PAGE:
Concluding Remarks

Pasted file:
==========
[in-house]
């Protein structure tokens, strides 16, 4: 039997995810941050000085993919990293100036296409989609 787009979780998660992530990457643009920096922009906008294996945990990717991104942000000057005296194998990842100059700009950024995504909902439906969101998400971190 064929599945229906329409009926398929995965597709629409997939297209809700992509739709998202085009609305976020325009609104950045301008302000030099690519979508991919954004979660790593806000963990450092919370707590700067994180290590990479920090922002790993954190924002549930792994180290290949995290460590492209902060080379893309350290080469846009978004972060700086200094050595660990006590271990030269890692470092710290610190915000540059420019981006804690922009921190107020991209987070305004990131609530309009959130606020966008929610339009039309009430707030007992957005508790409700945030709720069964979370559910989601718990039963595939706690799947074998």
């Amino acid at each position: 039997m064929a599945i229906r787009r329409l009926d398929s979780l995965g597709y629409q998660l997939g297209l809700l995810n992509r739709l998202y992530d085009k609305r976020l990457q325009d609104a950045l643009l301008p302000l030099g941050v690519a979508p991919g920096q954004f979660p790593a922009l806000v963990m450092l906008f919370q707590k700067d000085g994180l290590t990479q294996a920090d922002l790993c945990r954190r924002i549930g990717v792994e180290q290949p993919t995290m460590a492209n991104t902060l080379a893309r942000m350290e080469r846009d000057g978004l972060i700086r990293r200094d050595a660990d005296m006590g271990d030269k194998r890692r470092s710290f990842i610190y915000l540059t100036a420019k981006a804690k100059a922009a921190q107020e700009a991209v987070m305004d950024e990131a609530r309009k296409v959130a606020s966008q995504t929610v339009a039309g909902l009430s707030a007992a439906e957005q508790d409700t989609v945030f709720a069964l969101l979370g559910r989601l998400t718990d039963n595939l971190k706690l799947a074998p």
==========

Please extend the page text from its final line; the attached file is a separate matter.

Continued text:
This chapter has shown that tide gauges record a (perhaps frustratingly) rich array of geophysical and oceanographic information. Vertical crustal movements and especially interannual and longer sea level variations make it difficult to obtain sea level trend estimates truly indicative of global sea level rise. The instrumental sea level record may not be stationary, nor does it consist of a simple trend plus measurement noise. These are problems that bedevil all climate records, as is well documented in National Research Council (1995). But even if these problems can be overcome to the satisfaction of researchers, major issues remain. What is needed for an understanding of global sea level and its relation to climate is an accurate budget of the contributors to sea level rise including thermal expansion and the various sources and sinks of water. As a practical matter for those hundreds of millions of persons living in threatened coastal regions and islands, the current rates of local (relative) sea level rise are already causing severe problems. Climate research and new observations should enable accurate predictions of future sea level rise to be made so that mitigation activities can be planned well in advance of disasters exacerbated by increased sea level, rather than in response to them.

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